This action might not be possible to undo. Are you sure you want to continue?
N OV EM B ER 2010
s t r a t e g y
p r a c t i c e
Global forces shaping the future of business and society
McKinsey’s managing director, Dominic Barton, and other partners discuss global trends and the ways companies can act on them.
Patrick Viguerie “These trends are important because each of them can create, reshape, or extinguish entire industries.”
Elizabeth Stephenson “More people will exit poverty in the next decade than have in the entirety of human history.”
Peter Bisson “This is not a fear story. This is an innovation story.”
Dominic Barton “I was talking with one telecom client who said, ‘You know, three years ago, two of my biggest competitors never existed.’”
Sven Smit “Everybody talks about China, India, Latin America from a geographic market trend force. Where is Africa? Seven years ago, nobody could talk about Africa. But the ones that did, did very well.”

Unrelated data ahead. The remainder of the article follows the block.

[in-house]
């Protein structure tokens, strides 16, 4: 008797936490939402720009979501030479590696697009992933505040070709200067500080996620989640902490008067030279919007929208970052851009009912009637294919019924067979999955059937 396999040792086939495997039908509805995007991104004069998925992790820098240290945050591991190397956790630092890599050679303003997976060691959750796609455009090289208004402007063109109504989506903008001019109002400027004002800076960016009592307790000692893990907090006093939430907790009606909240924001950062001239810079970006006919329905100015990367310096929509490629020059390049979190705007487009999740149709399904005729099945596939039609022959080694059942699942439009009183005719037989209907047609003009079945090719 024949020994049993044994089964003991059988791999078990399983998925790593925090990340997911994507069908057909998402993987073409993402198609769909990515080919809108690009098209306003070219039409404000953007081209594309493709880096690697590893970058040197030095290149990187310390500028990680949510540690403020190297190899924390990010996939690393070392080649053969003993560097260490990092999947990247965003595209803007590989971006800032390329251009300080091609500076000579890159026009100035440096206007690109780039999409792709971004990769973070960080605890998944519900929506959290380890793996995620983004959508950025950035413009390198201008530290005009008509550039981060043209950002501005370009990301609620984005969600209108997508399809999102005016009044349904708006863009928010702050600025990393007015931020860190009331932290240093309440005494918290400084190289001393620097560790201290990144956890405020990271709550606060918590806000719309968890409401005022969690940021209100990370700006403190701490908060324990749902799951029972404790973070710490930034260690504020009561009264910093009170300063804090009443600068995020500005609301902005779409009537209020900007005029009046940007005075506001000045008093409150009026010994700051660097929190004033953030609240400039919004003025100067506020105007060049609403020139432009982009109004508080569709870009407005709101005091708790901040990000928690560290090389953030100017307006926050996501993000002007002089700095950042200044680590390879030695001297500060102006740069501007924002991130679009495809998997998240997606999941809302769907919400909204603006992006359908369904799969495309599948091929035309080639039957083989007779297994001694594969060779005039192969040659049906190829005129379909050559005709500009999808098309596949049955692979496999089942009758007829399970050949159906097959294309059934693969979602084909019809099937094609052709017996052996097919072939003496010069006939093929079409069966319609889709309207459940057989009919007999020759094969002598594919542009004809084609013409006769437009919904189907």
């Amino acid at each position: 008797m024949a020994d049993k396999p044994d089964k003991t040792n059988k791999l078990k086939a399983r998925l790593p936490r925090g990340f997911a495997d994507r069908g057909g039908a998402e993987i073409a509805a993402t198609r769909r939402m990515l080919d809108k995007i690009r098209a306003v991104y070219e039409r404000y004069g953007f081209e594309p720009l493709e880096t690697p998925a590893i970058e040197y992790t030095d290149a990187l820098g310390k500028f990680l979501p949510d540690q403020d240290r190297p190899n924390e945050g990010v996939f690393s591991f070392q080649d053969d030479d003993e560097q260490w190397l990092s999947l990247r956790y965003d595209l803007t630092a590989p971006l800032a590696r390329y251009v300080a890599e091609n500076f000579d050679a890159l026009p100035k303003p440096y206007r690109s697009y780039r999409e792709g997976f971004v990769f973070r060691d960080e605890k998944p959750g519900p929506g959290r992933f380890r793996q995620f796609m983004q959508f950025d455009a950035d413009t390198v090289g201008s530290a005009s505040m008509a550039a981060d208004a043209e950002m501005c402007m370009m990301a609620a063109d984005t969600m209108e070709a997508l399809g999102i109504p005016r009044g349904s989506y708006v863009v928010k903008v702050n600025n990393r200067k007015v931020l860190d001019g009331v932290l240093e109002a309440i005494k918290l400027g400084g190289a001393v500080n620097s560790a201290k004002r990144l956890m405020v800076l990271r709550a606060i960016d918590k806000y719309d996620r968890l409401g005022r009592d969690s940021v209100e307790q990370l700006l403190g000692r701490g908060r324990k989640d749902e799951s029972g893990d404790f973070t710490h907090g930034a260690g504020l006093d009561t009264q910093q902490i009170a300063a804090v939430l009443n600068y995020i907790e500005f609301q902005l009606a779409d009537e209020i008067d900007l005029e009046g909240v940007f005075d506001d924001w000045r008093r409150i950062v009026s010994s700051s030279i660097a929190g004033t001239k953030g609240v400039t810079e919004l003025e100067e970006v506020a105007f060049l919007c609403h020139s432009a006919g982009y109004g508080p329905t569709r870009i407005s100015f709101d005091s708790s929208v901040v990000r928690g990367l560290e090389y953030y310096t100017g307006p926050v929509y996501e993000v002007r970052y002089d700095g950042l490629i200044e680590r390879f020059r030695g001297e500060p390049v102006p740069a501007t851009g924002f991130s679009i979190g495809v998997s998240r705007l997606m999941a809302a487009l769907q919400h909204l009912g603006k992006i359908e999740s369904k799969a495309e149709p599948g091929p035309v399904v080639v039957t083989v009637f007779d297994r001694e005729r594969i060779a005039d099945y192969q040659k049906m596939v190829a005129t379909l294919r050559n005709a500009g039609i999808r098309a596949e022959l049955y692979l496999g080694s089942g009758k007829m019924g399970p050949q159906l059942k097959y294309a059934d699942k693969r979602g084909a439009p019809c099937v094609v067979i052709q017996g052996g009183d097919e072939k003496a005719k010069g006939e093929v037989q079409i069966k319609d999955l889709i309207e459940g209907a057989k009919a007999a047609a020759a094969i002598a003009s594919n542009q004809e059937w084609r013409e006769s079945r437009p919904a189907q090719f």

Today’s biggest business challenge involves knowing how to respond to a world in which the frame and basis of competition are always changing. Against that backdrop, any effort to set corporate strategy must consider more than just traditional performance measures, such as a company’s core capabilities and the structure of the industry in which it competes. Managers must also gain an understanding of deep external forces and the narrower trends that they can unleash. In a major research effort, McKinsey identified five global forces whose impact—individually and in confluence with other trends—is rewriting the list of opportunities and challenges facing global business. They include the rise of emerging markets as centers of consumerism and innovation; the imperative to improve developed-market productivity; ever-expanding global networks; the tension between rapidly rising resource consumption and sustainability; and the increasingly larger role of the state as a business regulator and partner. In this video, the latest installment of our ongoing examination of these global forces, McKinsey experts pinpoint the effects of trends, explore their makeup, and detail the actions that companies can take to make the most of the opportunities the trends carry along with them.